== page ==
Yet the longer Anna remains at Lake House, the more she realizes that—like the ethereal bridge over the asylum’s lake—nothing and no one is quite as it appears. Not her fellow patients, her husband, her family—not even herself. Locked alone in her room, driven by the treatments of the time into the recesses of her own mind, she may discover the answers and the freedom she seeks . . . or how thin the line between madness and sanity truly is. 

Wendy Wallace’s taut, elegantly crafted first novel, The Painted Bridge, i s a s tory o f f amily betrayals and illicit power; it is also a compelling portrait of the startling history of the psychiatric field and the treatment of women— in society and in these institutions. Wallace sets these ideas and her characters on the page beautifully, telling a riveting story that is surprising and deeply moving. 







Set against the backdrop of the Boer War, this is the tale of two women, each fighting their own battles; Sarah is the angelically pretty nurse who falls in love with a sick Colonial trooper of humble origin, whilst Louise cannot help but feel jealous of her friend's natural magnetism.







New York, the sweltering summer of 1841: Mary Rogers, a beautiful counter girl at a popular Manhattan tobacco shop, is found brutally murdered in the Hudson River. John Colt, scion of the firearm fortune, beats his publisher to death with a hatchet. And young Irish gang leader Tommy Coleman is accused of killing his daughter, his wife, and his wife's former lover. Charged with solving it all is High Constable Jacob Hays, the city's first detective. Capping a long and distinguished career, Hays's investigation will involve gang wars, grave robbers, and clues hidden in poems by that master of dark tales, Edgar Allan Poe.

With a multilayered plot and rich, terse prose, The Blackest Bird is both a gripping mystery and a convincing portrait of the New York underworld in its early days. At its heart is Hays' unlikely connection with Poe, who like many other men was in love with Mary Rogers. In its deeply textured world, full of bloodshed and duplicity, only a few innocent relationships — such as Hays' tender bond with his daughter — provide any comfort and hope.




From early childhood, Mabel Rowbotham knows that she is different. She is struck by visions and premonitions that disturb her dreams, haunt her waking hours and stay with her long after she emigrates from England to Canada. Although desperate to understand these powerful episodes, Mabel hides her gift behind a facade of normalcy.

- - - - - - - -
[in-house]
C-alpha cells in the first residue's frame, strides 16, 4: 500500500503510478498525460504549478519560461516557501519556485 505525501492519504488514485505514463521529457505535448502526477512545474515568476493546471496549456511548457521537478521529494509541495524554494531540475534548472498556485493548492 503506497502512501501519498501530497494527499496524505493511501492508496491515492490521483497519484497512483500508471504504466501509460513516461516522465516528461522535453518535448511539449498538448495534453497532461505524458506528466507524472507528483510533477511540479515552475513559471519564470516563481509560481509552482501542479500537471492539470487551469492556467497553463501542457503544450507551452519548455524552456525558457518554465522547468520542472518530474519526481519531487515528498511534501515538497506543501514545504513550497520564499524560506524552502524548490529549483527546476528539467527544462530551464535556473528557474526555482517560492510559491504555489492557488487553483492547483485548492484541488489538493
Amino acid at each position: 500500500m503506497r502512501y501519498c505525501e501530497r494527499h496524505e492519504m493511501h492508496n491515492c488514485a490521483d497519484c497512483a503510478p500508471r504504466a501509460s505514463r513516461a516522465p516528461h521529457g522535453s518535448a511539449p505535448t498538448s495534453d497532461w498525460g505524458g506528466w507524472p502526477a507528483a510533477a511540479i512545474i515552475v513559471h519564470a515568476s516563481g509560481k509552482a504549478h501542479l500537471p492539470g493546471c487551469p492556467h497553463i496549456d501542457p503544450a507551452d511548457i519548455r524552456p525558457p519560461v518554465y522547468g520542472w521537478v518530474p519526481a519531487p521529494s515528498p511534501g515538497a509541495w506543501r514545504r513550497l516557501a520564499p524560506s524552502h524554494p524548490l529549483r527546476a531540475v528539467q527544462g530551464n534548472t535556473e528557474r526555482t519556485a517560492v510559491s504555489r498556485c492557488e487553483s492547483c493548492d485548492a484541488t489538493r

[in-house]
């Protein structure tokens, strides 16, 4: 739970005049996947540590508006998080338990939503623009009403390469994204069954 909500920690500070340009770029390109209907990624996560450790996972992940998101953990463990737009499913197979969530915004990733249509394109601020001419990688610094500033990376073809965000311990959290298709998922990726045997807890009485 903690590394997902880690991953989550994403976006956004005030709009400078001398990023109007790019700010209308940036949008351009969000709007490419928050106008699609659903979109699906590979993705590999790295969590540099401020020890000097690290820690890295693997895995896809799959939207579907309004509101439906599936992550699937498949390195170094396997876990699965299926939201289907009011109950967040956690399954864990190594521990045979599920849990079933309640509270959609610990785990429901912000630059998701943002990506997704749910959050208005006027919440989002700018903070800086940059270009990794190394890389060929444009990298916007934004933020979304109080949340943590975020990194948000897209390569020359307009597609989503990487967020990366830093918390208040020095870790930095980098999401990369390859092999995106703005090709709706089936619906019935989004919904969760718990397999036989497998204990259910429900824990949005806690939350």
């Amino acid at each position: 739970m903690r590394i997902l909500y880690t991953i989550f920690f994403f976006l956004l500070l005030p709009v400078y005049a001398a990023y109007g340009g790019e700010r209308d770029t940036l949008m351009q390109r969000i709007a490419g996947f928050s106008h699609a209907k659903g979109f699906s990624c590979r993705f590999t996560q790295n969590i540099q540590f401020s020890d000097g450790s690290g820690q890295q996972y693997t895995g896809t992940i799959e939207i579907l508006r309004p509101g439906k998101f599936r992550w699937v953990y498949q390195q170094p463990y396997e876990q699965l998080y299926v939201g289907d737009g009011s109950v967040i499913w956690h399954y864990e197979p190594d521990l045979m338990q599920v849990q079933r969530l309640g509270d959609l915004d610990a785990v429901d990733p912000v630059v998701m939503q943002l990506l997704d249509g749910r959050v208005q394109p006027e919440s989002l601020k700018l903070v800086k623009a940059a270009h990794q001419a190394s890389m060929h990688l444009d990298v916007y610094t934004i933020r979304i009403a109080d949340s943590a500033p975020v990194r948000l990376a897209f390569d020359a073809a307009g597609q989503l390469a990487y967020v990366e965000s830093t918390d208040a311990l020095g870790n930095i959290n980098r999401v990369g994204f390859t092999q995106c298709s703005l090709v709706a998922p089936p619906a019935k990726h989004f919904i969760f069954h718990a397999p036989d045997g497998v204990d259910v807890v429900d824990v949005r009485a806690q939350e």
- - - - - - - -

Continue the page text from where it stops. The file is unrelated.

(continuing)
But Mabel is not destined to be normal. Her quest for understanding leads her to the Brother, XII—founder of one of Canada’s most infamous Utopian colonies. Here, Mabel fully transforms into the complicated and enigmatic figure of Madame Zee and ultimately finds an explanation for the mysterious knowledge that has shaped her life.

A popular reading group choice, Pearl Luke’s acclaimed and sensitive re-imagining of this enigmatic figure was a Flare and Chatelaine book-club pick. It now includes a fascinating P.S. section with information about the real Madame Zee.


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Which cover strikes your fancy and why? What colors draw your eye? Do you think the image appropriate next to the jacket description? Leave your comments below!

Have you seen this image elsewhere? Shoot me an email or leave a comment and let me know. 


Thursday, February 11, 2016

Cover Crush: Cajun Waltz by Robert H. Patton

We all know we shouldn't judge a book by its cover, but in today's increasingly competitive market, a memorable jacket can make or break sales.

I am not a professional, but I am a consumer and much as I loath admitting it, jacket design is one of the first things I notice when browsing the shelves at Goodreads and Amazon. My love of cover art is what inspired Cover Crush, a weekly post dedicated to those prints that have captured my attention and/or piqued my interest. Enjoy!

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The jacket design for Robert H. Patton's Cajun Waltz gets me every time I see it. I love the red gold combination of colors, but I also like that the subject matter isn't a person. The jacket speaks to a certain era, but it does so without distant dreamy eyes, or a sumptuous gown. The items it features are actually rather masculine and as a reader who is constantly bitching, yes bitching, about the lack of diverse males in historical fiction, I'm rather intrigued to see where this particular story might go.